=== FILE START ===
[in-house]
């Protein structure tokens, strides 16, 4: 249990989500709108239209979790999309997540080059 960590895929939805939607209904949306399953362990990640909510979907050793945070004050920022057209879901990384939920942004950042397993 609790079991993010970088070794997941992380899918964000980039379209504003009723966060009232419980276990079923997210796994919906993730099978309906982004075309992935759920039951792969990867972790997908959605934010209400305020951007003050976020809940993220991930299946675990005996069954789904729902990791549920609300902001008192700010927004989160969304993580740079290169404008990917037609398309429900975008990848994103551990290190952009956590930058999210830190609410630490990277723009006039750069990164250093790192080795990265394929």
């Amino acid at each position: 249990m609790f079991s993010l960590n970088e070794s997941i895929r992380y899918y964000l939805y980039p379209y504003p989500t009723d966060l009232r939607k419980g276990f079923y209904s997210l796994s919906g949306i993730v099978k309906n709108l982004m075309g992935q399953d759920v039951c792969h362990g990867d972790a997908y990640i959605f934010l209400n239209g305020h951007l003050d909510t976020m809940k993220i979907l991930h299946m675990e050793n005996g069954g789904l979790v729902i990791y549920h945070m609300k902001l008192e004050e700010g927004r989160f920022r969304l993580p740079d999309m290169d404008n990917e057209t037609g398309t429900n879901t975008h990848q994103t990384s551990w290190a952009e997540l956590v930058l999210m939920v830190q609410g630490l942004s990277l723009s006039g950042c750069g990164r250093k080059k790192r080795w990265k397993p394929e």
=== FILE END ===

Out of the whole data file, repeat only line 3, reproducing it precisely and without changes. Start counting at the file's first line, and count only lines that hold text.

């Amino acid at each position: 249990m609790f079991s993010l960590n970088e070794s997941i895929r992380y899918y964000l939805y980039p379209y504003p989500t009723d966060l009232r939607k419980g276990f079923y209904s997210l796994s919906g949306i993730v099978k309906n709108l982004m075309g992935q399953d759920v039951c792969h362990g990867d972790a997908y990640i959605f934010l209400n239209g305020h951007l003050d909510t976020m809940k993220i979907l991930h299946m675990e050793n005996g069954g789904l979790v729902i990791y549920h945070m609300k902001l008192e004050e700010g927004r989160f920022r969304l993580p740079d999309m290169d404008n990917e057209t037609g398309t429900n879901t975008h990848q994103t990384s551990w290190a952009e997540l956590v930058l999210m939920v830190q609410g630490l942004s990277l723009s006039g950042c750069g990164r250093k080059k790192r080795w990265k397993p394929e």